Bang… and other such alarming onomatopoeias had been berating Gassy Bedchambers’ ears for several hours now.
The unfortunately-named, plump little gnome was lucky enough to have a sturdy shelter from the increasingly persistent storm outside. At least, that’s what he would lead any lost, weary travellers to believe. Not that he’d seen any. He’d in fact chosen this place for its dangerous isolation.
When perusing for this precariously placed tower, Gassy’s first impression was how wonderfully awkward the journey was. From the nearest major town, you would need four separate horse-and-cart rides, three shoddily maintained rowboats, two slow (and surprisingly chatty) ooze-ogres, and one unpredictable and nippy giant vulture. Well, I suppose you could skip everything else and just go straight for the giant vulture, but only a maniac with a death wish would make that journey.
No, Gassy was quite certain he had found the world’s most secluded studio wizard’s tower. A purchase he’d made with a fortune that was ‘definitely legitimately earned and not at all gained from criminal activity’ as he repeatedly said to the estate agent.
Yes, he was absolutely alone. He was sheltered from the outside world. Just him, his work, his equally sheltered vegetable garden, and his extensive collection of rare erotic novels. Not a soul nearby.
“Hello?” a nearby soul said through the door, followed by a rather commanding knock.
“Umm…hello?” Gassy responded with unreasonably intense verbosity. His first discussion with a disembodied voice for quite some time and he thought it was going rather well, so far.
“Gassy?” queried the voice.
Golly, thought Gassy, this voice already knows my name. I’m better at conversation than I remember.
“Gassy. Let me in. I’ve come a long way.”
Well there wasn’t much point arguing with the muffled voice behind the door. Although he wasn’t quite as presentable as he had hoped, Gassy walked over to his home’s heavily reinforced entrance and unlocked the extensive series of locks. Behind the door was a familiar face.
“Borty Beetle-bowel! How in the gods’ names did you get here?” said Gassy.
“That’s a very good question,” replied Borty.
“Oh, thank you very much,” beamed Gassy.
“You’re most welcome.” Borty insisted as he strode as far as his short, gnomey legs would take him into the abode. “Gassy, I need you.”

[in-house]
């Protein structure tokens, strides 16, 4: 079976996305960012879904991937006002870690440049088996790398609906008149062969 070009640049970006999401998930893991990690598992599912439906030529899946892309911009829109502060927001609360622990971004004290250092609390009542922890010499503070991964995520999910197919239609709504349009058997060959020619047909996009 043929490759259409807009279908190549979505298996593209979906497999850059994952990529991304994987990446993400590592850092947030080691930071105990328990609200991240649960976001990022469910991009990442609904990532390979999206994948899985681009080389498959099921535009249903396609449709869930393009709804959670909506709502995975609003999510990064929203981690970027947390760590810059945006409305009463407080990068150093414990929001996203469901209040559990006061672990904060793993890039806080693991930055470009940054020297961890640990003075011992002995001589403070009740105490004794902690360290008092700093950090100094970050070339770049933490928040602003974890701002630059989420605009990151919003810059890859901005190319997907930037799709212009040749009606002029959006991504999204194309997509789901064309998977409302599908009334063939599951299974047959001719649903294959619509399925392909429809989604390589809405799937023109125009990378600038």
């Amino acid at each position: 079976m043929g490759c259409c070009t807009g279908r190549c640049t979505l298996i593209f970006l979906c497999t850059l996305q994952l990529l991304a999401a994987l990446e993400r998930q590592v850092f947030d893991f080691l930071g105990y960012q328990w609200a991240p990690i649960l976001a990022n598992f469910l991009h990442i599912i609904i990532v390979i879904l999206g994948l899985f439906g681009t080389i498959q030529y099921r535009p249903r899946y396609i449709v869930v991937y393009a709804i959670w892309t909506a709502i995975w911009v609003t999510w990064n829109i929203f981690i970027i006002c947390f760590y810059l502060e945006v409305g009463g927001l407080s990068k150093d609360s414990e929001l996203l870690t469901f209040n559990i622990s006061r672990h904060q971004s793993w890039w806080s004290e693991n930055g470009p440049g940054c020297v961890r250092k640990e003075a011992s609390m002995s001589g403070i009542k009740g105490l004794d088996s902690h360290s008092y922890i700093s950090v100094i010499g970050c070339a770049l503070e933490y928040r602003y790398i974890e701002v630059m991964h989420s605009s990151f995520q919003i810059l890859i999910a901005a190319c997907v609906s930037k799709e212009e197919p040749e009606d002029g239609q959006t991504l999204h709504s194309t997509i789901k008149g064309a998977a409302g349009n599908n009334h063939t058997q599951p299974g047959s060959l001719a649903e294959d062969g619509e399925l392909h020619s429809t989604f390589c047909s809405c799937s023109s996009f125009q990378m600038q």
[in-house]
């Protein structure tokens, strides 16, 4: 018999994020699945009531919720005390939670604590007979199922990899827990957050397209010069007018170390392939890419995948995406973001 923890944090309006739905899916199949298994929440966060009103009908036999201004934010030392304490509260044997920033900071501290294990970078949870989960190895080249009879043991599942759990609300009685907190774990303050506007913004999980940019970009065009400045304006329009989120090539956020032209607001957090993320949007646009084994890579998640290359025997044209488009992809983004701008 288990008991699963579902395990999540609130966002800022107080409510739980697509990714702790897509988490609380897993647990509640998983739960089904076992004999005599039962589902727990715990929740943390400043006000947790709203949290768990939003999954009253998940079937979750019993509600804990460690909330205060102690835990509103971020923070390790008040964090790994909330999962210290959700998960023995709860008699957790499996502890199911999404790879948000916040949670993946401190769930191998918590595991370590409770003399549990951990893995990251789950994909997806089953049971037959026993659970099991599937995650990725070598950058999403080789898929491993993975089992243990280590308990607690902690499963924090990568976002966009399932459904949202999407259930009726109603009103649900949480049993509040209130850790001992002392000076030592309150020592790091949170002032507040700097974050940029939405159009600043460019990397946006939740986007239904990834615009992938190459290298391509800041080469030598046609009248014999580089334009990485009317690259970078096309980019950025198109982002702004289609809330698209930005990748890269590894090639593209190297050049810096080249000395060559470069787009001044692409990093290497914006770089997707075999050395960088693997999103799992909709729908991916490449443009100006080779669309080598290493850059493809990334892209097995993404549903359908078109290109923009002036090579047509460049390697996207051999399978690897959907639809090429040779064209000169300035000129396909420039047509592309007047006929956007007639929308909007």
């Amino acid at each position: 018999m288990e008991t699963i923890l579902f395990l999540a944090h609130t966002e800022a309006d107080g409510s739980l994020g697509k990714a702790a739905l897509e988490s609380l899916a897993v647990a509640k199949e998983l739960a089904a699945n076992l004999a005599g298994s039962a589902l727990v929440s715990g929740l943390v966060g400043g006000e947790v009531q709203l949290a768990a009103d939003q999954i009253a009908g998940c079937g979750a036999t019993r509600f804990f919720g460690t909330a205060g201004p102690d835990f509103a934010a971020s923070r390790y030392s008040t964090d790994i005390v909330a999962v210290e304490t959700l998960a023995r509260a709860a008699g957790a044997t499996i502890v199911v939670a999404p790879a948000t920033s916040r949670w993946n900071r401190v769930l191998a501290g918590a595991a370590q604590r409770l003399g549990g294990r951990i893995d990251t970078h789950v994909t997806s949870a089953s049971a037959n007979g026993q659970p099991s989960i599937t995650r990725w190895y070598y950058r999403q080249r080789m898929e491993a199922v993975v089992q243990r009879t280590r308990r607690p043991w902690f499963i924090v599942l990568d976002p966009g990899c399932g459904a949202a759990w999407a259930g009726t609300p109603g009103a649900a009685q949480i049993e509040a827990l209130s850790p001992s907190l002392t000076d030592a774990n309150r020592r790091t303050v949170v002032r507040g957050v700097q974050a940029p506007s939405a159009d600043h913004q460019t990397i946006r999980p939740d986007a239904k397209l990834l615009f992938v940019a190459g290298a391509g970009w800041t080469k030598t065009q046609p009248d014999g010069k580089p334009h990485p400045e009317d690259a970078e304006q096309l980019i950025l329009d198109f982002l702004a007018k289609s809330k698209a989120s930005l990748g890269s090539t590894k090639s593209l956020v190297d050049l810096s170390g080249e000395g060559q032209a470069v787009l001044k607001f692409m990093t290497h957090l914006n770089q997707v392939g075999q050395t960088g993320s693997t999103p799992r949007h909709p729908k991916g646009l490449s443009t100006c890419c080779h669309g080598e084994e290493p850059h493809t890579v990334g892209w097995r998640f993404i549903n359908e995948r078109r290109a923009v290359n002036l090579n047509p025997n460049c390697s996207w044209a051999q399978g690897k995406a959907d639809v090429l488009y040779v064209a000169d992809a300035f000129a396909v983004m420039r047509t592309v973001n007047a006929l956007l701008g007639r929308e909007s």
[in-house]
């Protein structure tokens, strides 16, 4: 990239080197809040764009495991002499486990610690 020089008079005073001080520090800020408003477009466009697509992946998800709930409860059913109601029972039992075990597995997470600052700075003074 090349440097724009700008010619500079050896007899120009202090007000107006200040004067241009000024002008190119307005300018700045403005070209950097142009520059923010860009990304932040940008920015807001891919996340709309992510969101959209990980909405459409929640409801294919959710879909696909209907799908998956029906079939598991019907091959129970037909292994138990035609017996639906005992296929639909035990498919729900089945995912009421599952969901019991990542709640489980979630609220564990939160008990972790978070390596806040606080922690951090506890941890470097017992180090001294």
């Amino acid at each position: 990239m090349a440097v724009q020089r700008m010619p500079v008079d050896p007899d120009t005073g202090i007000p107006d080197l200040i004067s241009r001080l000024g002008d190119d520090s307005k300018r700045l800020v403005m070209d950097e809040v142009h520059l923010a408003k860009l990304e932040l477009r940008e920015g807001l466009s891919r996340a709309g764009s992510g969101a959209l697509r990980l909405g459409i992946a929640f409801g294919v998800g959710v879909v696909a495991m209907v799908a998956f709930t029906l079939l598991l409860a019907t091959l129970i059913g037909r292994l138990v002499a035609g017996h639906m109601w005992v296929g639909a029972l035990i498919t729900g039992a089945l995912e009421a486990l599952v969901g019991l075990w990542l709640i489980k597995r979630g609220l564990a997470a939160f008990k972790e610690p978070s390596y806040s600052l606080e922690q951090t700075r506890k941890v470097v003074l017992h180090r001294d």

“Oh my. That’s very forward of you and it is definitely tempting—”
“I need you to help me with a new heist I’m planning,” Borty continued.
“Ah…Of course. Just hand over the building plans and I’ll find you a way in,” Gassy said as he trundled over to his writing desk.
“No, Gassy! That’s no use to me. I need you. Crimicon is back on.” Borty trounced over to Gassy and grabbed him by the shoulders. “The Crimicompetition is back on.”
“No, no, and no again. There’s no way I’m going back there after what happened last time. There’s a reason they closed the doors on that convention.” Gassy slipped out of Borty’s grasp and hurried over to the comfort of his vast book collection.
“Don’t be so melodramatic, Gassy. What’s a Crimicon without a few deaths!”
The ‘few deaths’ Borty was referring to was actually somewhat closer to a ‘little massacre’. The Crimicon would bring in tens of thousands of criminals annually with a new exciting theme each year. One of Gassy’s favourites was the ladder theme. Being a fan of everything taller than him, Gassy adored walking around the convention, seeing the creative ways ladders were put to good use. Ladder-based shoes, ladders made of horses, horses made of ladders, even a ladder designed to go down as well as up. What marvellous creations, he’d think to himself. But not on that fateful day. Not on the day of ‘Crimicon: bottled crime’.